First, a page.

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Last Tuesday, the Avs played their 21st contest of the 2019-2020 season, officially hitting the quarter mark of the campaign.
While it might feel like the season just started, the twenty game mark is a bit of a special number. Unlike earlier in the season when good games and bad games can drastically impact overall stats, everything starts to smooth out around this time. It’s our first chance to get a read on how teams are really doing, and more importantly, on how they’re likely to do for the rest of the year.
The Big Picture
There’s a lot to unpack in this report card, but the biggest thing to remember is that green is good/lucky while red is bad/unlucky.
At a quick glance, the Avs’ results have been outstanding (penalty kill excluded), but their quantity and quality don’t really support it. They’ve been playing like an average team and winning games like an elite one.
That’s not necessarily a bad thing – in this 31-team league, the truly average teams ranking 15th and 16th typically make the playoffs as wildcards. Even if the Avs changed nothing, they still probably make the postseason.
Unfortunately, expectations have ratcheted up. Everyone knows they’re a better team than that. Now it’s up to them to prove it.
So how do they take their game to that next level through the remaining 61 games of the season?
Let’s break it down by category.
The first area where the Avs need to improve is something they have absolutely no control over: health, particularly that of their star players.
According to NHL Injury Viz, Mikko Rantanen has missed 14 games due to injury. Captain Gabe Landeskog has missed 12. Starting goalie Philip Grubauer has missed five, and his backup, Pavel Francouz, missed two concurrently. That’s not to mention the seven other players who have suffered everything from lower-body injuries to concussions to broken jaws.
Interestingly, the Avs are right around league average with their 48 man-games lost to injury at the 20 game mark. Unfortunately, they rank fourth in the league when you factor in cap hit to measure how important a player is to his team. Based on the Rantanen injury, in particular, the Avs have rocketed out to fourth most injured in the league by that stat.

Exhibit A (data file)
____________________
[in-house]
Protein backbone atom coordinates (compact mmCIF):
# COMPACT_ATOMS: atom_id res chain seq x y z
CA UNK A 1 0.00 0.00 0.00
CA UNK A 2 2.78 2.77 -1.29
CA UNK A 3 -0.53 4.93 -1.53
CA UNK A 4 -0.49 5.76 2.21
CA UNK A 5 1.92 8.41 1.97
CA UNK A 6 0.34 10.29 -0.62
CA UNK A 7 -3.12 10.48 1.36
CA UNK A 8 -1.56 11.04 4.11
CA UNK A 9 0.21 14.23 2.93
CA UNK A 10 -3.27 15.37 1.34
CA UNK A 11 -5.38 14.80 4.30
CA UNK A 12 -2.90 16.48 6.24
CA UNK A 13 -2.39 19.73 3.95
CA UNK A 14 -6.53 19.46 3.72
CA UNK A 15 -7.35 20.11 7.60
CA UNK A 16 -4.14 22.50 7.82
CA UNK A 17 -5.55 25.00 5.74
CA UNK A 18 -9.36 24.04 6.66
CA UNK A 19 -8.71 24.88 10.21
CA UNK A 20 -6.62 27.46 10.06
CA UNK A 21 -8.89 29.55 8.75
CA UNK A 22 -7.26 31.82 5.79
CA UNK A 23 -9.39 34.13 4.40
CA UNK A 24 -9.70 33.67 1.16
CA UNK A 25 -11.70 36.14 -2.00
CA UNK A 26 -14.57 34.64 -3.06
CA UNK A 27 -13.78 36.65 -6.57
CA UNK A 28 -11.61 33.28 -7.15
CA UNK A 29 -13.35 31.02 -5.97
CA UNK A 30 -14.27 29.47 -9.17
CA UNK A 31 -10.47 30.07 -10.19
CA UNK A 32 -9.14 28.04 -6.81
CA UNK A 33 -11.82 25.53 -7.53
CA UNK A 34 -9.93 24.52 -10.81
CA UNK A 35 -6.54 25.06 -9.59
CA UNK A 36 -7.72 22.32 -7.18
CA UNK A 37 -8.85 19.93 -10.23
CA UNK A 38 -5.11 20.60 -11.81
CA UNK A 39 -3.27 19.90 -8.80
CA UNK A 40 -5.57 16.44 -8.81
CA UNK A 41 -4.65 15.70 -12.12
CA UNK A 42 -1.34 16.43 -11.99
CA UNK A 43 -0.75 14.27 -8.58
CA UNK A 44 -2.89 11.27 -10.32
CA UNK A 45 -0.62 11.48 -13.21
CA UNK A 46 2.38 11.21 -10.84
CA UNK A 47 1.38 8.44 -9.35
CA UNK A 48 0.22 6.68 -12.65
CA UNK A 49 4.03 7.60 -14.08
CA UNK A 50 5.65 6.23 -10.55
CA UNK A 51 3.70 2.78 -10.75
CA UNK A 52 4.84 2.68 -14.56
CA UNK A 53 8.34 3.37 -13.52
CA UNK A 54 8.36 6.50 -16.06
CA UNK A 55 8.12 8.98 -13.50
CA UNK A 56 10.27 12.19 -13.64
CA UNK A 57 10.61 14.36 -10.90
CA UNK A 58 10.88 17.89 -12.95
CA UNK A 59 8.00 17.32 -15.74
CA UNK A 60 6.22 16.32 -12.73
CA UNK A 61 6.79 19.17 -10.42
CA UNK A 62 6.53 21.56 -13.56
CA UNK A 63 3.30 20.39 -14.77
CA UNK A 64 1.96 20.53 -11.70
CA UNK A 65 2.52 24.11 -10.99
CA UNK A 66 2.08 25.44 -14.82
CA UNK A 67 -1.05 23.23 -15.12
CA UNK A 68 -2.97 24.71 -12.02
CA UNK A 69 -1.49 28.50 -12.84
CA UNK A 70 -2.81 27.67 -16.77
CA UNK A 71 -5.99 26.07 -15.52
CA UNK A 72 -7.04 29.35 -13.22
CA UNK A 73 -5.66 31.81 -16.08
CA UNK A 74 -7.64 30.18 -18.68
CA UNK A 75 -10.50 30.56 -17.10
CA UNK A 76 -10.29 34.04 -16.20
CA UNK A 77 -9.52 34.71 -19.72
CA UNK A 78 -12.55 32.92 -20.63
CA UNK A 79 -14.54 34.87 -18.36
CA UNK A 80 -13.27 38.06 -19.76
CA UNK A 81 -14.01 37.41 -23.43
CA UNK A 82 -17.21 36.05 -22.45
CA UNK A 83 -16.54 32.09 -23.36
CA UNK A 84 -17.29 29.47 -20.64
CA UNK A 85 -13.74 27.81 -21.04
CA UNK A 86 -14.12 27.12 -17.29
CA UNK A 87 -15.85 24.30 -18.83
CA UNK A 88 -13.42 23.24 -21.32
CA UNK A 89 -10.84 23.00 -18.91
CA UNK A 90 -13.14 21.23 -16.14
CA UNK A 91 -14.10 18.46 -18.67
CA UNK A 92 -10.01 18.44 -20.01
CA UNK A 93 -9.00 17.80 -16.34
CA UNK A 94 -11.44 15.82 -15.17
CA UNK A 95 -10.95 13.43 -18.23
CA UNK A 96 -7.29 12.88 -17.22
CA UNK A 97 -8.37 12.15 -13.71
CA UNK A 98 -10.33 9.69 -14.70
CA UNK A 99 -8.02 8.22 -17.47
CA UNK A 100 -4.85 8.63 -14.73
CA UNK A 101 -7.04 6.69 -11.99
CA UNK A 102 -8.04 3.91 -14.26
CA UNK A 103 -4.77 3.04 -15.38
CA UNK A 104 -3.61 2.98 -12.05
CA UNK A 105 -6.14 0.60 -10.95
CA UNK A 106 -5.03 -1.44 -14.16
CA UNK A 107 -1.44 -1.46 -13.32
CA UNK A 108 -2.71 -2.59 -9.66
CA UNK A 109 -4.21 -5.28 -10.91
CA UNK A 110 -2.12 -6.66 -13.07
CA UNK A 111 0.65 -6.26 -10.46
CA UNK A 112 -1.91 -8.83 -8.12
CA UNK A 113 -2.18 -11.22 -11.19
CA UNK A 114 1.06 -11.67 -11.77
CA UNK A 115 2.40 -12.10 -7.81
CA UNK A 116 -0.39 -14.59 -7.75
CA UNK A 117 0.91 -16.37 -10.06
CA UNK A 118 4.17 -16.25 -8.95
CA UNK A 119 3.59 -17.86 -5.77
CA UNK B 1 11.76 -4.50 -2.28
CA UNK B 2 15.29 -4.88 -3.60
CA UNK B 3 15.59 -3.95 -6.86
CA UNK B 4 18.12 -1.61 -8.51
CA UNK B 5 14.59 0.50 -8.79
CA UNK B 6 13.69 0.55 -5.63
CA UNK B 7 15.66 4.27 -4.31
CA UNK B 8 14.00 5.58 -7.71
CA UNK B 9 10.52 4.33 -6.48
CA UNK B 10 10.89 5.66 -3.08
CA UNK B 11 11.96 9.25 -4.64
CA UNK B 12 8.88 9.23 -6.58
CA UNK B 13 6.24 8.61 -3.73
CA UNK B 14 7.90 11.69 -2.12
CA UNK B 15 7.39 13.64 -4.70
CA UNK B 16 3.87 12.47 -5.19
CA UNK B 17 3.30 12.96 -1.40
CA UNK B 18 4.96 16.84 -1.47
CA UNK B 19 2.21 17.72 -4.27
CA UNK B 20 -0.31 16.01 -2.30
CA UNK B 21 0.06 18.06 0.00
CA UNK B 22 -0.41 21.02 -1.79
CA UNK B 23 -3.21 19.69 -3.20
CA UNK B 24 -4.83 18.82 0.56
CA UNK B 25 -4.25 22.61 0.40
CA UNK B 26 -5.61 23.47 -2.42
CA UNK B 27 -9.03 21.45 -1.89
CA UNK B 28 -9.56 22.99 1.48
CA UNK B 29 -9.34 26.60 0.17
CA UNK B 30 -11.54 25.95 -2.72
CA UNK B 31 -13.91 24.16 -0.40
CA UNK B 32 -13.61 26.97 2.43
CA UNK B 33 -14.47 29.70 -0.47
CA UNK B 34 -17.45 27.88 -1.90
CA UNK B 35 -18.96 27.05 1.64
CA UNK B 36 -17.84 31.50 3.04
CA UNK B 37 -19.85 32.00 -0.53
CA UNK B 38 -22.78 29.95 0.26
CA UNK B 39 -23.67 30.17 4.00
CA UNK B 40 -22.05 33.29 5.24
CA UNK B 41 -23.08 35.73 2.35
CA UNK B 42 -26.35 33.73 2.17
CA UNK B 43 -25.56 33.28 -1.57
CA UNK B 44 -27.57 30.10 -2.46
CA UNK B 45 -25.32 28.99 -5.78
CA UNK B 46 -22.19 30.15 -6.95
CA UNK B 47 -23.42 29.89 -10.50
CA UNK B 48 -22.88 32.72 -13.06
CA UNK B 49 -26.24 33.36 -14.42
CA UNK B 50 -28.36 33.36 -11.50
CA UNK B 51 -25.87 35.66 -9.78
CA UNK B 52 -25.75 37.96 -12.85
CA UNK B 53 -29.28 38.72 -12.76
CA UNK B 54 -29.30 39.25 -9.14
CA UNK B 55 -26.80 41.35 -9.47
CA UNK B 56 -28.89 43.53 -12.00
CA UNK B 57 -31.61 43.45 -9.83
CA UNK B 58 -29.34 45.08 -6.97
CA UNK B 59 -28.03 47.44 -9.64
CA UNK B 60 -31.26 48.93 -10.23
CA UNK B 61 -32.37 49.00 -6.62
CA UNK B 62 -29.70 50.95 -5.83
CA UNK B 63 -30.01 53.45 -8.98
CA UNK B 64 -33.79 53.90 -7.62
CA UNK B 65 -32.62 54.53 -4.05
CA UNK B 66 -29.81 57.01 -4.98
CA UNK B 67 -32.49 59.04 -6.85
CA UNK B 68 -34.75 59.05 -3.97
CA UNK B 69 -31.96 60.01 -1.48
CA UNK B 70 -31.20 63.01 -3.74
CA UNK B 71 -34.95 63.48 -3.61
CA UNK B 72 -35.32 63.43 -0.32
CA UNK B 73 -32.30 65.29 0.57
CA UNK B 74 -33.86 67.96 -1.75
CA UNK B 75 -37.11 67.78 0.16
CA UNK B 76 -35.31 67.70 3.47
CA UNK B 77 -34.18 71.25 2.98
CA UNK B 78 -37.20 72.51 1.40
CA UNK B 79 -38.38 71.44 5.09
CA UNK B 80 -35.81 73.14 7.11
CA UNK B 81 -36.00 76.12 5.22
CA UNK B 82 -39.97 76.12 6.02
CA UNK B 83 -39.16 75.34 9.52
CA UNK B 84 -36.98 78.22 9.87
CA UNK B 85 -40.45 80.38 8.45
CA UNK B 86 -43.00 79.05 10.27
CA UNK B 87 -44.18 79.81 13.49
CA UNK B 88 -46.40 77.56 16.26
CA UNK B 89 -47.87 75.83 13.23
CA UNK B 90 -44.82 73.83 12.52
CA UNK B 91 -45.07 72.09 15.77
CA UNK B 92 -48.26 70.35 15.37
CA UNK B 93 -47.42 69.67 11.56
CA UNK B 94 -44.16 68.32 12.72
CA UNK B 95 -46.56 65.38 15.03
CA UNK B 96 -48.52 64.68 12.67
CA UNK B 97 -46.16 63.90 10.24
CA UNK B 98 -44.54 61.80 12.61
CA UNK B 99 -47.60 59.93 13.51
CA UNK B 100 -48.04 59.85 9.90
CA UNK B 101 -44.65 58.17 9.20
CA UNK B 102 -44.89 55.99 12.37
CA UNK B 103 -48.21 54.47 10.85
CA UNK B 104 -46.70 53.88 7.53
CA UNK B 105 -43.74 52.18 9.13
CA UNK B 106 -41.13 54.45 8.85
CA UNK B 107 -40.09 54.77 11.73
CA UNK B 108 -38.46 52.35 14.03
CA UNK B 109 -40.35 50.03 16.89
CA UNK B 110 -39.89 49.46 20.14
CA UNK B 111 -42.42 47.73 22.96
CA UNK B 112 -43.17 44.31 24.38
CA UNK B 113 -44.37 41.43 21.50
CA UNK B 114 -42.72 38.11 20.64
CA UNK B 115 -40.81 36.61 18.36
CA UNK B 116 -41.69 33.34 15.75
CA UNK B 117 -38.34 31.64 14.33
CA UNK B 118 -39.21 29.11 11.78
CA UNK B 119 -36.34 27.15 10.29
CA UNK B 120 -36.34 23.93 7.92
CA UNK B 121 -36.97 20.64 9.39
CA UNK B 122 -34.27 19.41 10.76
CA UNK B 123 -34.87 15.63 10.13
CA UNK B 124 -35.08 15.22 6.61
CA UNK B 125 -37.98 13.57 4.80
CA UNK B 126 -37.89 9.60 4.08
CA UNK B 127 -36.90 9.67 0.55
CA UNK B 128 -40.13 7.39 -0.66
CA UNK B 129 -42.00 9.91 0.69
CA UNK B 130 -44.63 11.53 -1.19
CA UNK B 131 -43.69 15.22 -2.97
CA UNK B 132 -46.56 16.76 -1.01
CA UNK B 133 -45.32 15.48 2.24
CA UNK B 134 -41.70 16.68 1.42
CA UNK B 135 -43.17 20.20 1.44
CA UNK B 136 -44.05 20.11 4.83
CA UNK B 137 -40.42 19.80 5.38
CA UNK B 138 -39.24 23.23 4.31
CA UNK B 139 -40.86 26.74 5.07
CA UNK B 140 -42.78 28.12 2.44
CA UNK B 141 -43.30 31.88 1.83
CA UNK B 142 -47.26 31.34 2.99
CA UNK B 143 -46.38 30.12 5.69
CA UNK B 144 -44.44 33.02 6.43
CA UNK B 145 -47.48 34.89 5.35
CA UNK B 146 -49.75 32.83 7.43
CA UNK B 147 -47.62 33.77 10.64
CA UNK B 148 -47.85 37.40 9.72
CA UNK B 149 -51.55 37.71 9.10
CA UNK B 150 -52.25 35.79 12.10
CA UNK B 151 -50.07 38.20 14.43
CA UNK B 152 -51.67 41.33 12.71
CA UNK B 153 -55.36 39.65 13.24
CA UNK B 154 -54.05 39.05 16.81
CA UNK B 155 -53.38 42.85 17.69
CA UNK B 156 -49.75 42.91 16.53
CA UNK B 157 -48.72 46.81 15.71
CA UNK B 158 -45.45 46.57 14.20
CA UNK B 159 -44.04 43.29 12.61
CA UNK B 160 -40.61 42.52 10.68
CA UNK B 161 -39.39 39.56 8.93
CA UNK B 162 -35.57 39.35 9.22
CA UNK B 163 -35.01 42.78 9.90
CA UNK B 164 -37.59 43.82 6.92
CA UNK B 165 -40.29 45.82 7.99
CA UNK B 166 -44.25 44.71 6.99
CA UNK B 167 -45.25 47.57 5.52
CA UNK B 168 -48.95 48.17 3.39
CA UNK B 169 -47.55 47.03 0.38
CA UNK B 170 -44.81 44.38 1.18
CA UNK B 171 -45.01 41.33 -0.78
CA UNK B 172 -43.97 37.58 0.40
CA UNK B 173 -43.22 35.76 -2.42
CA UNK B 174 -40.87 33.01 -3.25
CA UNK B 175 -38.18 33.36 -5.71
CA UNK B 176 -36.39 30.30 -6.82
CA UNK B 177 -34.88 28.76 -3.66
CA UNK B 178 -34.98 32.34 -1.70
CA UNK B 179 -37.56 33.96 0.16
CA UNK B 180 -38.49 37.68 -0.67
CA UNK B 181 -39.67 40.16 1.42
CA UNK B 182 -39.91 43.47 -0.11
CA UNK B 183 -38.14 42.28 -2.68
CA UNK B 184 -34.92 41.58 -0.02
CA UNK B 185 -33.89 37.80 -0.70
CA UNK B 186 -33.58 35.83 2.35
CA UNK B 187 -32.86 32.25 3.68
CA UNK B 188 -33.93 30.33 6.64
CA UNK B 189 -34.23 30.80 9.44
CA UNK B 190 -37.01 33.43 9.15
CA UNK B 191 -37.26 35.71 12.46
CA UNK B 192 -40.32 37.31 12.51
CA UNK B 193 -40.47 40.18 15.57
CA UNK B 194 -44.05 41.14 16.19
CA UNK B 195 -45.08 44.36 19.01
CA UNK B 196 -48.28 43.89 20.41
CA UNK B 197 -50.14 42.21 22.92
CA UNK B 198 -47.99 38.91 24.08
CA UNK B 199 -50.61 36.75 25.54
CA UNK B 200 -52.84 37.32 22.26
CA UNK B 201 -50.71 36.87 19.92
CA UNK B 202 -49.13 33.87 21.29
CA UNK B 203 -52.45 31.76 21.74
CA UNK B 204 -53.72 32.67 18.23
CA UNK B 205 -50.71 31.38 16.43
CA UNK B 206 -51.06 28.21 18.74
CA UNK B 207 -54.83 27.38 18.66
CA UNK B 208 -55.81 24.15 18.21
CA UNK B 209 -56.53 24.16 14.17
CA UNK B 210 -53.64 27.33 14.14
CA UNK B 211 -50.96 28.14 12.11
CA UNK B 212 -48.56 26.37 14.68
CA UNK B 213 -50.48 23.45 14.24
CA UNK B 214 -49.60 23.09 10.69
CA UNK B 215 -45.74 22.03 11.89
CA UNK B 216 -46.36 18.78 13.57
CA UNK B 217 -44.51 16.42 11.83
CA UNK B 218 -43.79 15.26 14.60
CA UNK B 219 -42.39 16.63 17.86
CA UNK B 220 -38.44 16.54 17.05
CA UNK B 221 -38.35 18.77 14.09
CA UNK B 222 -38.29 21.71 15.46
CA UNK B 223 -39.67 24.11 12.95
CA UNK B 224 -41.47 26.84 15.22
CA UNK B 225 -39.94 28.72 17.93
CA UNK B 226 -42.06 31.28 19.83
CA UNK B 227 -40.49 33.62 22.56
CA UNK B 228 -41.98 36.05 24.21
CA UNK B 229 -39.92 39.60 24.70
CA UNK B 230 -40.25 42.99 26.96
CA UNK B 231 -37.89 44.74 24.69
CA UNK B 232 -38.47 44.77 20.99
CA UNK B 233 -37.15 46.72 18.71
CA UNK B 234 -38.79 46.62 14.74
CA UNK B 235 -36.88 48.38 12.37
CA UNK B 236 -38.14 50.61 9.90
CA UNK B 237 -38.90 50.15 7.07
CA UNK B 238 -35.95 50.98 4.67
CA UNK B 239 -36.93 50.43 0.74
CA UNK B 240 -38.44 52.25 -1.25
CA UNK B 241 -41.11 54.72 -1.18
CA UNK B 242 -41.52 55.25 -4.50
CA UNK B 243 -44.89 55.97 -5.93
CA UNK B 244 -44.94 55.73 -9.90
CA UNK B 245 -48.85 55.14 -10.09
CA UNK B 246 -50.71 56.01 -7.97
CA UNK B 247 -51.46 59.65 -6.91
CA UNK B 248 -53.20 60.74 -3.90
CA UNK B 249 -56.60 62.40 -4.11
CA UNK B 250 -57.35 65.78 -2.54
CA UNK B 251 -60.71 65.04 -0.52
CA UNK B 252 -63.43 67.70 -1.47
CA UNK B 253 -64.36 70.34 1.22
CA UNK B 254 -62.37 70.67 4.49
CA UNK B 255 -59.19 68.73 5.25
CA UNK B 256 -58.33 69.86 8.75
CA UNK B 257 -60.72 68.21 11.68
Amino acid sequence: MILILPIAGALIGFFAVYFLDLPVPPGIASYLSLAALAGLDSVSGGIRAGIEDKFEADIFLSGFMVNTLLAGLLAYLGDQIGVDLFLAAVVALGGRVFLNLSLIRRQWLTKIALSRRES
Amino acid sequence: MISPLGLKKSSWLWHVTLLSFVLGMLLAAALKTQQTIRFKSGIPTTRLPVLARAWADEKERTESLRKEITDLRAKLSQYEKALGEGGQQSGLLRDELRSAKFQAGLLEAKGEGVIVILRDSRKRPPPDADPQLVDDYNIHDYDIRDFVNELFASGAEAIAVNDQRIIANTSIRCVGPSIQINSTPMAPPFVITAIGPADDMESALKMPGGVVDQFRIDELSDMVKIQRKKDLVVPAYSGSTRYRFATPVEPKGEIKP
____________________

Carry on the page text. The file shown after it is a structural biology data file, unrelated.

That’s a critical note to start this analysis on since we don’t really know who the Avs are when healthy. Everything else you’re about to read may prove null and void once more talent starts returning to the roster.
That’s great news given another stat found in this category. PDO measures a team’s shooting percentage and save percentage at even strength, and when it’s far off 100%, you know change is coming. For the Avs, they’re currently sitting at 103.3%, which is a very high number in terms of this stat.
Call it luck, call it fortunate bounces, call it what you will, but hockey is a sport of hot and cold streaks. The Avs have been on a hot one to start the year, especially considering the number of starters who are out and the less talented call-ups they’ve had skating in their place.
This streak will end; it’s just a question of when. With any luck, it coincides with the return of their roster regulars. The best way to offset a PDO slide is to generate higher quality offense and play better defense, and getting the top line in particular back together would be a huge boost in both areas.
As mentioned earlier, the Avs are getting tremendous results with an average process. They’re dead on league average in the number of shots they fire on target and a little below in the number of shots they attempt.
Their quality is fairly average too. The percent of their shot attempts coming from the goalies’ doorstep isn’t anything to write home about, nor are their number of scoring chances including those on the rush. And their expected goals totals – factoring in both quality and quantity – are near the bottom of the league.
This may seem a bit doom and gloomy, but there are some reasons for hope. First of all, the Avs play less 5v5 than any other team in the league. They’re first in power play opportunities, eighth in the number of penalties they take, and average 15 minutes of special teams a night. On the other side of the spectrum, the Islanders average a little under 10.